My best moment came when I woke up and realised it had finished. (A moment which I then spoiled by rewinding the film to the place I last remember being awake and watching it again while concious.)

    * a phrase my spellchecker wanted to correct to "Sword and Crockery bollocks"; now that might have been a much more interesting film.
  6. Immortals (2011) - More sweaty men with swords but a much bigger budget, a story, and some seriously drop-dead gorgeous costume design by Eiko Ishiok. (The only reason I bought the film was because her name was on the credits.)

  7. Nightmares Come at Night (1970) - another dollop of sordid seventies' eurosleeze from Jess Franco.The usual mixture of pre-silicon age chesty bits, half-hearted lesbian sex and an utterly-incomprehensible plot (even by Franco's own fevered standards). The incomprehensibility is explained slightly by the fact that this was, apparently - and I guess still is - two unfinished films glued together. It looks like it. But who cares? The screen is full of euroboobs and there's dialogue like this to keep you amused when there isn't:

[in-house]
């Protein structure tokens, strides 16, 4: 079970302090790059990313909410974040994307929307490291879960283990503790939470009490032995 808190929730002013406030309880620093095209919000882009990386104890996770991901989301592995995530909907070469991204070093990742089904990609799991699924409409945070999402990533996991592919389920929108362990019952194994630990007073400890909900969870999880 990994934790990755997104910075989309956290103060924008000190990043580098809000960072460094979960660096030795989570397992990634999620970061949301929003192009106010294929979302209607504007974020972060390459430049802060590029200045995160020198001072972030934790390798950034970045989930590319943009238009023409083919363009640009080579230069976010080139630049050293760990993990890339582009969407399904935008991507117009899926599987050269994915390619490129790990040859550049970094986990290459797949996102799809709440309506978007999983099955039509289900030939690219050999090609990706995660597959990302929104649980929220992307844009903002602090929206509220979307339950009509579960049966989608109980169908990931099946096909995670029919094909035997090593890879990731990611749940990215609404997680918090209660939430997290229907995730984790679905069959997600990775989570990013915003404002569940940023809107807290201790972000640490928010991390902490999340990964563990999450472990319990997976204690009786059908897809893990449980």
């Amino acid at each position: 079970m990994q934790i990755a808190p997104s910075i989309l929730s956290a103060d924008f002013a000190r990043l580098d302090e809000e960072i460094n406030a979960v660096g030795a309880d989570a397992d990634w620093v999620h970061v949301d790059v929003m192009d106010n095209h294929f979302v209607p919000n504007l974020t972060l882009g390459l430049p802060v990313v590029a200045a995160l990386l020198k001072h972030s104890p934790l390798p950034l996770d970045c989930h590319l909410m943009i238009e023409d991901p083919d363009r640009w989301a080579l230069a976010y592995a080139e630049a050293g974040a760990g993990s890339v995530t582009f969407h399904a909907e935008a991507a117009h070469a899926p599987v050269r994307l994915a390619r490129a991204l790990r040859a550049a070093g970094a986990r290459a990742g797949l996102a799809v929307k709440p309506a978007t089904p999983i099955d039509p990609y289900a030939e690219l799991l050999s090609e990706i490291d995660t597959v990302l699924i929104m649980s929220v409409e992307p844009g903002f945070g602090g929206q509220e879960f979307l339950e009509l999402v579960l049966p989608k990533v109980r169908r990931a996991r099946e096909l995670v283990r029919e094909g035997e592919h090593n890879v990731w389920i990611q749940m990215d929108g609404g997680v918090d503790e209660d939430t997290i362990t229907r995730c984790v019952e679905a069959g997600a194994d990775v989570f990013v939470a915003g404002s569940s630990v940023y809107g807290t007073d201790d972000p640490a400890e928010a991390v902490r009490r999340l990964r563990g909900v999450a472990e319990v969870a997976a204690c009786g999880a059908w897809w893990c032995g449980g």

"Before I met Cynthia I had a strip-tease act in a sleazy night club in Zagreb. But now I don't know who I am or what I'm doing... It's horrible!"
    and, as abstract as that looks on your screen, it made even less sense in context. Some man our Sr Franco.
  8. The Cry of the Owl (2009) - initially intriguing, but ultimately over-long, adaptation of a Patricia Highsmith novel. I was slightly wrong-footed by the packaging on the DVD case which shows a an axe holding silhouetted figure staring up at an old house with the strapline: 'When the watching stops... the terror begins'. It looks for all the world like your standard slasher stalker horror bollocks. What arrives on screen is a slow-paced tale of damaged, unhappy people and obsession which gradually turns into a Hitchcocky 'innocent man unable to prove his innocence' flick.